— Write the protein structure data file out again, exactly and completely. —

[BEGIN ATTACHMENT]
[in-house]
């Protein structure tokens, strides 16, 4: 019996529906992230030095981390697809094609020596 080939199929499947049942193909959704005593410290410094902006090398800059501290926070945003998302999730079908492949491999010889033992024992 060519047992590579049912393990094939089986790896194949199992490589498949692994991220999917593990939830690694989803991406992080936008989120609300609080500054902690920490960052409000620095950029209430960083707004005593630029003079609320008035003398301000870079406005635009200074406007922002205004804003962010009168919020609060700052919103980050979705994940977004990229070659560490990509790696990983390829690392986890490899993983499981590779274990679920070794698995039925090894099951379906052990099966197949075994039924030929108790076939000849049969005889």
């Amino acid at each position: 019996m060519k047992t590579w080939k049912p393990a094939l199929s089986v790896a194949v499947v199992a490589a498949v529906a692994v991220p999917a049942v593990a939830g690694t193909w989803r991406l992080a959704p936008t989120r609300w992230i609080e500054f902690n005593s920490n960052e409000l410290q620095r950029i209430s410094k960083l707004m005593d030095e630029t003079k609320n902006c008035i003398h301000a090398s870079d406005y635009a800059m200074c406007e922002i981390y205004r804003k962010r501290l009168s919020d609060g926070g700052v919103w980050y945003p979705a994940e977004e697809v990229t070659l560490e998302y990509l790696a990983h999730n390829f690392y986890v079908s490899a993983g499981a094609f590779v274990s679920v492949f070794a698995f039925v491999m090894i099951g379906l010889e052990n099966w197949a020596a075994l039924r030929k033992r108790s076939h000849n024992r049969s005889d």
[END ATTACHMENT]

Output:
[in-house]
């Protein structure tokens, strides 16, 4: 019996529906992230030095981390697809094609020596 080939199929499947049942193909959704005593410290410094902006090398800059501290926070945003998302999730079908492949491999010889033992024992 060519047992590579049912393990094939089986790896194949199992490589498949692994991220999917593990939830690694989803991406992080936008989120609300609080500054902690920490960052409000620095950029209430960083707004005593630029003079609320008035003398301000870079406005635009200074406007922002205004804003962010009168919020609060700052919103980050979705994940977004990229070659560490990509790696990983390829690392986890490899993983499981590779274990679920070794698995039925090894099951379906052990099966197949075994039924030929108790076939000849049969005889």
């Amino acid at each position: 019996m060519k047992t590579w080939k049912p393990a094939l199929s089986v790896a194949v499947v199992a490589a498949v529906a692994v991220p999917a049942v593990a939830g690694t193909w989803r991406l992080a959704p936008t989120r609300w992230i609080e500054f902690n005593s920490n960052e409000l410290q620095r950029i209430s410094k960083l707004m005593d030095e630029t003079k609320n902006c008035i003398h301000a090398s870079d406005y635009a800059m200074c406007e922002i981390y205004r804003k962010r501290l009168s919020d609060g926070g700052v919103w980050y945003p979705a994940e977004e697809v990229t070659l560490e998302y990509l790696a990983h999730n390829f690392y986890v079908s490899a993983g499981a094609f590779v274990s679920v492949f070794a698995f039925v491999m090894i099951g379906l010889e052990n099966w197949a020596a075994l039924r030929k033992r108790s076939h000849n024992r049969s005889d």